Bonsai tree: Two Bonsai Firsts (at least)

Friday, March 30, 2012

Bonsai tree: Two Bonsai Firsts (at least)

A formal upright collected European olive? I’ve seen a lot of magnificent collected European olives, but I’m not sure I’ve ever seen any as perfectly shaped and stupendously gnarled at the same time. The artist is Gabriel Romero Aguade.

Noelanders Trophy 2012

The four trees shown here are all from the 13th Noelanders Trophy Exhibition, which was held in Heusden-Zolder, Belgium, way back in January. I borrowed the images from Bonsai – Living Art, the English version of the Slovenski blog (I recommend a visit, it’s a great bonsai blog, one of the best).

A couple firsts

I don’t know that I’ve ever seen a formal-upright collected European olive (see above). I’m not even sure that everyone would agree that it’s a formal-upright because of the trunk’s uneven base, but if it isn’t, it’s pretty close, and either way, it’s an exceptional bonsai.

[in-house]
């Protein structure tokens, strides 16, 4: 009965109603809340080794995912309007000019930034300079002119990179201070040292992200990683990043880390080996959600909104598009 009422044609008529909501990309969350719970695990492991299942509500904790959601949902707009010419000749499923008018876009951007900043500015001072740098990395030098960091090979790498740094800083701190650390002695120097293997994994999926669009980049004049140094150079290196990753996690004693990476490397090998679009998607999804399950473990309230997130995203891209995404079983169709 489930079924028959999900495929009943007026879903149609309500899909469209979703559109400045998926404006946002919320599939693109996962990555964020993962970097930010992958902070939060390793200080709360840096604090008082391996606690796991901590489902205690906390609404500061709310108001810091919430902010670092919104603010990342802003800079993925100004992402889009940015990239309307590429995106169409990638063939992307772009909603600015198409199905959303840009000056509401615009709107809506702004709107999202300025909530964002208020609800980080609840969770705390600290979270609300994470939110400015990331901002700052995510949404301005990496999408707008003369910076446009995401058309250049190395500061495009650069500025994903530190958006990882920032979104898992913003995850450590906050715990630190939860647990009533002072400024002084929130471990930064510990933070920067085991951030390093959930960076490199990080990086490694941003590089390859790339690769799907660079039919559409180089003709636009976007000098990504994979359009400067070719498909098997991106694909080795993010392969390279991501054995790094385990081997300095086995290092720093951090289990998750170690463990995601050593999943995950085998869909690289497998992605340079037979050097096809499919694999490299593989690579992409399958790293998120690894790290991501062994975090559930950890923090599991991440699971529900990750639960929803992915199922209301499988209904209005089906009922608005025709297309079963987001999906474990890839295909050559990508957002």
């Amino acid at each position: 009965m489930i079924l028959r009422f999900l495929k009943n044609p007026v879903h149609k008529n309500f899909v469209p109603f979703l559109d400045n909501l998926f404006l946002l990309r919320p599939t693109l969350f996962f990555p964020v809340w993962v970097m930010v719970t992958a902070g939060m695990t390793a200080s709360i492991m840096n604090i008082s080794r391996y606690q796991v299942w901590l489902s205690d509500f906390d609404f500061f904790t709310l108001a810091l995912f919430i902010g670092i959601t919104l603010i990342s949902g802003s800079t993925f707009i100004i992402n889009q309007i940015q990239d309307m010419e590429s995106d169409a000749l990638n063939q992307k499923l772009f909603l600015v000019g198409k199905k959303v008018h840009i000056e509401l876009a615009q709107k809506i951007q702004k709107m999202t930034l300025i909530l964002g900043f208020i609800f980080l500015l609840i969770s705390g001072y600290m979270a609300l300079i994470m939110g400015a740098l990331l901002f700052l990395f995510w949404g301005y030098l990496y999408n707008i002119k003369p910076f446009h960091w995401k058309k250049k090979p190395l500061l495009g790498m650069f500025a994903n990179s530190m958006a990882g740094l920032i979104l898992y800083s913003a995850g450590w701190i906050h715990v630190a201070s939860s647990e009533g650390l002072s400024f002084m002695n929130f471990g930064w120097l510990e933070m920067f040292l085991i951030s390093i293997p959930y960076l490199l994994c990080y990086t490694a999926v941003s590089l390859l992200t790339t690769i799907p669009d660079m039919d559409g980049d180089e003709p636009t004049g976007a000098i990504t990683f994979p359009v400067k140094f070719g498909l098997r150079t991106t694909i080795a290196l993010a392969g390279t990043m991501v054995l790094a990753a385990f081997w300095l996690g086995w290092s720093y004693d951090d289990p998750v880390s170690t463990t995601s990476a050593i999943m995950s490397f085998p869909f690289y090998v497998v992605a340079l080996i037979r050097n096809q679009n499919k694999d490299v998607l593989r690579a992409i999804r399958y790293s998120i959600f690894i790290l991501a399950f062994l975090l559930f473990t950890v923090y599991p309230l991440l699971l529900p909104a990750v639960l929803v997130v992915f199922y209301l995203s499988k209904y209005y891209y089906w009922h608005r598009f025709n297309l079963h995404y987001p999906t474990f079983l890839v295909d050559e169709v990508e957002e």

The other first (for me at least) is using a piece of driftwood as a companion. I’ve seen all kinds of plants and plantings, stones, figurines and even what looks like a human skull, but I don’t think I’ve ever seen a simple piece of driftwood serving as a companion (it’s the second photo down).

I don’t think there’s anything more compelling in our wonderful world of bonsai, than a well done Bunjin (Literati style bonsai). This elegantly meandering beauty, that ends up almost where it started, is by Vaclav Novak. It’s a Sabina juniper.

The tree is powerful and wonderful, but it’s the companion that really caught my eye. Have you ever seen a piece of deadwood used as a bonsai companion? This Taxus (yew) and charming little piece of deadwood are by Mauro Stemberger.

Raw, rugged and very sweet. Another excellent naturally dwarfed, collected Norway spruce, with its small needles and ancient bark. It belongs to Nicola Crivelli.

Thanks to Bonsai – Living Art for all the photos in this post.

Source: Bonsai Bark


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